Ein Wortlein kann ihn fällen.

    Das Wort sie sollen lassen stahn
    Und kein’ Dank dazu haben;
    Er ist bei uns wohl auf dem PLan
    Mit seinem Geist und Gaben.
    Nehmen sie den Leib,
    Git, Ehr, Kind, und Weib;
    Lass fahren dahin,
    Sie haben’s kein’ Gewinn,
    Das Reich muss uns doch bleiben.

    A mighty fortress is our God,
    A bulwark never failing;
    Our helper He, amid the flood
    Of mortal ills prevailing.
    For still our ancient foe
    Doth seek to work us woe;
    His craft and pow’r are great,
    And, armed with cruel hate,
    On earth is not his equal.

    Did we in our own strength confide,
    Our striving would be losing;
    Were not the right man on our side,
    The Man of God’s own choosing.
    Dost ask who that may be?
    Christ Jesus, it is He;
    Lord Sabaoth, His name,
    From age to age the same,
    And He must win the battle.

    And tho’ this world, with devils filled,
    Should threaten to undo us,
    We will not fear, for God hath willed
    His truth to triumph thro’ us.
    The Prince of Darkness grim—
    We tremble not for him;
    His rage we can endure,
    For lo, his doom is sure,
    One little word shall fell him.

    That word above all earthly pow’rs,
    No thanks to them, abideth;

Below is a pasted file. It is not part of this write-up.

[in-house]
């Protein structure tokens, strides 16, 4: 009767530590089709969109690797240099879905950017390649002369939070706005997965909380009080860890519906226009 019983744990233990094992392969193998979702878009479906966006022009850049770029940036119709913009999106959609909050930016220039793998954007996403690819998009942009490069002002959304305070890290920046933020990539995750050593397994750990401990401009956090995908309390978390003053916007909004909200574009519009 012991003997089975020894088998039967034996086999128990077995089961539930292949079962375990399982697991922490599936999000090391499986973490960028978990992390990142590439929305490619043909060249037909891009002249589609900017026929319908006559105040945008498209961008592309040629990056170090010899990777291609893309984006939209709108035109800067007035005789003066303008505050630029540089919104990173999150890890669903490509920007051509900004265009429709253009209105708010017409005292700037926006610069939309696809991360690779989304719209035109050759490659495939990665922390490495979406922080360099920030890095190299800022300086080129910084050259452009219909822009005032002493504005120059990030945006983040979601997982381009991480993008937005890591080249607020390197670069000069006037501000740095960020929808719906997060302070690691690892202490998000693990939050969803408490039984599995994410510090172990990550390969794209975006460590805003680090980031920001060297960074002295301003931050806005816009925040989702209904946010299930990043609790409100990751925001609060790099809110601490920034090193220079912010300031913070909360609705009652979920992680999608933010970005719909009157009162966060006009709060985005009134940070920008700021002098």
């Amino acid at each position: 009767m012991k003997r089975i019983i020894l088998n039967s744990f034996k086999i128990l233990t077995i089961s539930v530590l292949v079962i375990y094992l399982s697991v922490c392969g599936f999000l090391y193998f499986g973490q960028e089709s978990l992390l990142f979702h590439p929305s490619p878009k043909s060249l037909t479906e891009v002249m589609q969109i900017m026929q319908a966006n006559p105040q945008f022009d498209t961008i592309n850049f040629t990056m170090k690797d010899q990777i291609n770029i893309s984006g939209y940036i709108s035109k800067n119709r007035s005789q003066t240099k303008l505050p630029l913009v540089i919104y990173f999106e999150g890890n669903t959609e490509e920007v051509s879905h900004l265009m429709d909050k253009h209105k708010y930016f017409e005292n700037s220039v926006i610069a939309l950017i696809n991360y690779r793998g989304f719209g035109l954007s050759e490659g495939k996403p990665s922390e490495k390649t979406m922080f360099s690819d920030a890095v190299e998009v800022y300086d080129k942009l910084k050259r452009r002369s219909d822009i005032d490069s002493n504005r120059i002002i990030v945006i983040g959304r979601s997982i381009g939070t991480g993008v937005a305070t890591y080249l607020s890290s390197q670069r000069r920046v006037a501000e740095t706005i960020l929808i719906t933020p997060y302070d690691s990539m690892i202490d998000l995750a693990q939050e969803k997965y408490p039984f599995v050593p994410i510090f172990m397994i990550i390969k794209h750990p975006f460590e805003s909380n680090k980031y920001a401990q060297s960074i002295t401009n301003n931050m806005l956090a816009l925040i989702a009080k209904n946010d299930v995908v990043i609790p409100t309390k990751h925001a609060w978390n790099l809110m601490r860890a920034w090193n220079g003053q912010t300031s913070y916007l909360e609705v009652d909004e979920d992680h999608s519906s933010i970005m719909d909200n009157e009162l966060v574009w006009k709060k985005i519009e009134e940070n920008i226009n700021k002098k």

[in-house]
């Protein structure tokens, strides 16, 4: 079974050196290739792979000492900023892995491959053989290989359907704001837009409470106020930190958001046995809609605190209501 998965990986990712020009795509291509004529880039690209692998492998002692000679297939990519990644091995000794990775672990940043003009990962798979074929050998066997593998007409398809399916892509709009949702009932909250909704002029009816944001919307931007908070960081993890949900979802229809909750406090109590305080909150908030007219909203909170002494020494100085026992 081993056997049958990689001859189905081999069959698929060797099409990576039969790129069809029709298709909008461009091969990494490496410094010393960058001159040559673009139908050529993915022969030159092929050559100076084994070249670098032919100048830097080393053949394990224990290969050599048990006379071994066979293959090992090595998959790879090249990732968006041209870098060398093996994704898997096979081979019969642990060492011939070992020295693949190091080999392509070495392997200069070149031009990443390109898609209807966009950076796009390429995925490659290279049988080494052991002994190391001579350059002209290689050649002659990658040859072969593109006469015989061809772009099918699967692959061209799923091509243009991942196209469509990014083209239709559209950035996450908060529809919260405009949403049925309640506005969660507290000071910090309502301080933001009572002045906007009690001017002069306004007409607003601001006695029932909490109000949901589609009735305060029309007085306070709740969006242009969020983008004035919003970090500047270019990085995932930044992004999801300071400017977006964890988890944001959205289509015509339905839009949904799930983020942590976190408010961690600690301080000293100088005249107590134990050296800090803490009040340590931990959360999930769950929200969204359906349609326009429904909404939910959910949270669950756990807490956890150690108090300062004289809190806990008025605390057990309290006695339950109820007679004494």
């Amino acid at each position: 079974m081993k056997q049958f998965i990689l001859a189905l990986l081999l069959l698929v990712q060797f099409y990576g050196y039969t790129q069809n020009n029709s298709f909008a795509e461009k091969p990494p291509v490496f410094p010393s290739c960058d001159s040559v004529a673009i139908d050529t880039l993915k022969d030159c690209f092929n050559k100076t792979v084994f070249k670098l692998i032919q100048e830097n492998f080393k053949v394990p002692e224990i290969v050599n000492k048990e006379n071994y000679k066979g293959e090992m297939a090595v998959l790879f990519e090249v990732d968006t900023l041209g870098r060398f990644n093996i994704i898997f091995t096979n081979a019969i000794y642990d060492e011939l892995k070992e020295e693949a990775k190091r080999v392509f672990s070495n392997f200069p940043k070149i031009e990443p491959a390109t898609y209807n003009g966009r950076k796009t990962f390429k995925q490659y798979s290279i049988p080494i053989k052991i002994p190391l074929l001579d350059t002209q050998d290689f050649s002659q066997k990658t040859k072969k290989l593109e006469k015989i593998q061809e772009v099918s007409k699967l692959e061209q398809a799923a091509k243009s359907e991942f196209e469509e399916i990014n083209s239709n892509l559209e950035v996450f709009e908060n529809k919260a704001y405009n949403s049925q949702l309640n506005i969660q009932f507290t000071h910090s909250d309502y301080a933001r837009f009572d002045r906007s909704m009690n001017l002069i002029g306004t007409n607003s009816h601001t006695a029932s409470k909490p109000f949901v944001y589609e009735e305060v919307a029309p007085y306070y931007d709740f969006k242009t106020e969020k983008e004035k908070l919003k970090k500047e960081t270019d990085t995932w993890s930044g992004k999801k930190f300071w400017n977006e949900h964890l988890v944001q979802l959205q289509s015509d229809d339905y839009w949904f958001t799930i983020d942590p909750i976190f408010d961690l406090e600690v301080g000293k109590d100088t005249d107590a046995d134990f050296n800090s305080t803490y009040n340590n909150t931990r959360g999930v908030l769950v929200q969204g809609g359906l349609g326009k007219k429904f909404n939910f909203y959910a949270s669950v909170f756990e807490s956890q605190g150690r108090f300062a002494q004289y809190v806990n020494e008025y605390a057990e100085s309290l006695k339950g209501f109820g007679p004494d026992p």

The Spirit and the gifts are ours
    Thro’ Him who with us sideth.
    Let goods and kindred go,
    This mortal life also;
    The body they may kill:
    God’s truth abideth still,
    His kingdom is forever.

    Ms. Foreman, I, too, am profoundly moved when I sing “Ein feste Burg ist inser Gott, even just typing the words. There is profound poetry in the hymns of the Christian Church, frequently overlooked in the analyses of poetry, which Thomas Aquinas defined as, “Hymnus est laus Dei cum cantico; canticum autem exultatio mentis de aeternis habita, prorumpens in vocem.”

    One can see there is a treasure in the history of hymnody, to just barely scratch the surface, from plainchant songs, like “Veni, veni Emmanuel,” and the Old Irish Dallan Forgaill’s “Rop tú mo Baile” [Be Thou my Vision], to Joachim Neander’s “Lobe den Herren den mächtigen König der Ehren” [Praise to the Lord, the Almighty King of Creation], Isaac Watts “Joy to the World,” Robinson’s “Come Thou Font of Every Blessing,” John Newton’s “Amazing Grace,” Reginald Heber’s “Holy, Holy, Holy,” from the thousands of hymns of Charles Wesley, and hymns, like Horatio Spafford’s “It is Well With My Soul,” that makes me cry every time [I can’t help but thinking of him and his wife losing their four daughters on the ocean vessel Ville du Havre], to 20th century hymns, like Babcock’s “This Is My Father’s World,” Bennard’s “The Old Rugged Cross,”and All Creatures of Our God and King,” inspired by Saint Francis of Assisi’s “Canticle of the Sun” to New Millennial choruses, like “In Christ, Alone” by Getty and Townend.

    Reply